Mira Nair, The Namesake

By Matt Prigge
Add Comment Add Comment | Comments: 0 | Posted Mar. 14, 2007

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Deserves props for: Being the India-born director of Salaam Bombay!, Mississippi Masala, Monsoon Wedding and Vanity Fair. Her latest, the Jhumpa Lahiri adaptation The Namesake, opens Friday.

Early scenes in The Namesake, with the parents moving from Calcutta to New York City, have a lot of specific detail that feels autobiographical. "Well, that's almost completely from the book. I've just known and seen these images in my life--like an Indian woman hauling her laundry through the snowy street. Or the hiss of the radiator. Or the feeling of floorboards where when you walk everything makes echoes and sounds. The deafening silence of snow and snowy streets. It's so different from the chaos and noise of Indian streets, where everyone's business is everyone's business. The isolation of being here is a very different feeling. It's all things I've experienced, if not necessarily exactly."

How did you want to distinguish Calcutta from New York?

"I wanted to film the two cities as though they were one city, in a way. Because I feel there's a great synergy between them, whether it be the bridges or the traffic, the trams in Calcutta or the subways in New York, or the layers of graffiti and art in both cities. I also wanted to put the audience in the state of being Ashima [the mother, played by Tabu]--to make you feel at times as if you don't know where you are."

The film has a very interesting multilayered take on tradition vs. modernity, where neither is favored over the other.

"I think the push and pull between tradition and modernity is really the stuff of drama. India's such an old culture--we've lived and coexisted with so much change over the years--and yet we still live a certain way. I know the sort of power and beauty of tradition. But I'm also really a rebel in a lot of ways. I'm not a follower."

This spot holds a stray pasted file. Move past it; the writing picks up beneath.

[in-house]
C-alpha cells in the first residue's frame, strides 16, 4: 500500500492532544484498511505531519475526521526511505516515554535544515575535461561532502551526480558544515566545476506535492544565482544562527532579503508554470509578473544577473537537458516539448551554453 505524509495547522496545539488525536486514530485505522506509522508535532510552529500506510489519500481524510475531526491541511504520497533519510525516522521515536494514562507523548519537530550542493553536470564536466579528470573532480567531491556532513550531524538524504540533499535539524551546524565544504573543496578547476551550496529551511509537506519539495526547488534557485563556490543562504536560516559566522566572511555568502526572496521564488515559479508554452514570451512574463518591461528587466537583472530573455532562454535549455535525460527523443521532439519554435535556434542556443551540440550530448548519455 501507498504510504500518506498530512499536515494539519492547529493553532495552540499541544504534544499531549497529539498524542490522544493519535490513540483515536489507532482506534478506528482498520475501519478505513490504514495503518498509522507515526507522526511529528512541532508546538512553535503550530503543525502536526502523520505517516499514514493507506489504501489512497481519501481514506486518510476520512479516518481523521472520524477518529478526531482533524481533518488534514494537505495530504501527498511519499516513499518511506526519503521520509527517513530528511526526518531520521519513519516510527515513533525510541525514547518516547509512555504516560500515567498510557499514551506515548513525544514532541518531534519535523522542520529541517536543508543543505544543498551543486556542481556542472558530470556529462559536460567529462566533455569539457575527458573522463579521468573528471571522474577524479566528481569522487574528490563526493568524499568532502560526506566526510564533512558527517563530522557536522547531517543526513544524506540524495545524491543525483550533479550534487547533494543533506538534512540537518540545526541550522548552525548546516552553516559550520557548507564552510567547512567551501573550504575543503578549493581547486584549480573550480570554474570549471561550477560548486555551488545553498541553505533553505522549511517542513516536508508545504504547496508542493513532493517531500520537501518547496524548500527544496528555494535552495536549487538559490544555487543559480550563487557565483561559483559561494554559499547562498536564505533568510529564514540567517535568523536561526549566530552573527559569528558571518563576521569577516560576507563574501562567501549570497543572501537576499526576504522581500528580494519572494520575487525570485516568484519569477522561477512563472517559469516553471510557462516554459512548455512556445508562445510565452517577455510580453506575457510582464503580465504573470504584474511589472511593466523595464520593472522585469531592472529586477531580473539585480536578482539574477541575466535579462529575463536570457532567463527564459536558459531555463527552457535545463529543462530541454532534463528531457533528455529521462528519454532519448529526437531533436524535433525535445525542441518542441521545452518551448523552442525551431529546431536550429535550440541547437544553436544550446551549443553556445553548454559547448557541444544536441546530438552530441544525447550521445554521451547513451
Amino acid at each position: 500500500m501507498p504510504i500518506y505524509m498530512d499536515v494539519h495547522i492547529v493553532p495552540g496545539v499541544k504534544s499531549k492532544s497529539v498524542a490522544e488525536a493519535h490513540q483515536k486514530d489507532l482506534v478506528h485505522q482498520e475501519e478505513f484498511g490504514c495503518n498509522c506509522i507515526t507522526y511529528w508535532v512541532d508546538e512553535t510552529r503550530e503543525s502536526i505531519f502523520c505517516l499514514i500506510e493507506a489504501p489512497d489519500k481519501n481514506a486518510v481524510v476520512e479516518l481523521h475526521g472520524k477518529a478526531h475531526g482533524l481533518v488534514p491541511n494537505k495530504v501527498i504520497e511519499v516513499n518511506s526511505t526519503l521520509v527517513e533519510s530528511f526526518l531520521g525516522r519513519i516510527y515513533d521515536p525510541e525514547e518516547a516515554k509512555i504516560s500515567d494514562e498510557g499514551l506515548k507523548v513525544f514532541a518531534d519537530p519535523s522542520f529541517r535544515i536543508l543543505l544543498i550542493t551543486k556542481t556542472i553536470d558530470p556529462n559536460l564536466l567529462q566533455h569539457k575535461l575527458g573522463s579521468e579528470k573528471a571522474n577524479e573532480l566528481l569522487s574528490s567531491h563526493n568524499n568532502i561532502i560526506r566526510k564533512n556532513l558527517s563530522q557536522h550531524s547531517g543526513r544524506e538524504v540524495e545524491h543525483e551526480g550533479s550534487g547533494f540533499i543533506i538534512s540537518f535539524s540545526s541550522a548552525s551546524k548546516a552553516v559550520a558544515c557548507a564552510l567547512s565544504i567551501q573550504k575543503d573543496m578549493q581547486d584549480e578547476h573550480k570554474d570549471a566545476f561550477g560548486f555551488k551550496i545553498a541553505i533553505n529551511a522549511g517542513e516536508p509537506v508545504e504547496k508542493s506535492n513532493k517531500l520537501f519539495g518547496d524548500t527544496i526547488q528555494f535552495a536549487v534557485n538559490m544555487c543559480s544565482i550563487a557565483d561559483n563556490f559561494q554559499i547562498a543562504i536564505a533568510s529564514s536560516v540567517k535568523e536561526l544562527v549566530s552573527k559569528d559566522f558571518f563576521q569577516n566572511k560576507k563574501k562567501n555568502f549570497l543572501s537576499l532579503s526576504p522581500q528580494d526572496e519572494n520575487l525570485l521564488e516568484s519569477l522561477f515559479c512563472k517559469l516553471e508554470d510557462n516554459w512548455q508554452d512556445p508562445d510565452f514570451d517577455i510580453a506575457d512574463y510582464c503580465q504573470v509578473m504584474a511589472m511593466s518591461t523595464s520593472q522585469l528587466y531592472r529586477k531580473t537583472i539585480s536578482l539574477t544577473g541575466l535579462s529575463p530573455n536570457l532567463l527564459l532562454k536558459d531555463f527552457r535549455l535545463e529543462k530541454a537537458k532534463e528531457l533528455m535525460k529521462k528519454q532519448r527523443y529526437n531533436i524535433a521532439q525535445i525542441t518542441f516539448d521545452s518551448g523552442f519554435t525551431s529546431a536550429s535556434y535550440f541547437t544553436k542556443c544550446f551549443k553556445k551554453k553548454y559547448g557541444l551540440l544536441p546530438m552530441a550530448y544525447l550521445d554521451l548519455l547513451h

There's also a lot of empathy in the film. For instance, you don't outright condemn Moushimi, Gogol's adulterous wife.

"She's very interesting. I love that she's this mercurial wannabe French girl. I don't like to judge characters that harshly. It's not much fun to reduce a character, to flatten them. I like to let them live and breathe, with all their conflicts."

Most of your films have Indian characters. How do you approach films from non-Indian points of view?

"People are people. I also know these places. New Jersey was where I tried to make my first documentary in the early '80s, so it's not as foreign to me as people might think. I was a documentarian in the beginning, so I try to put things in a bedrock of authenticity and reality. That buys the trust of an audience."

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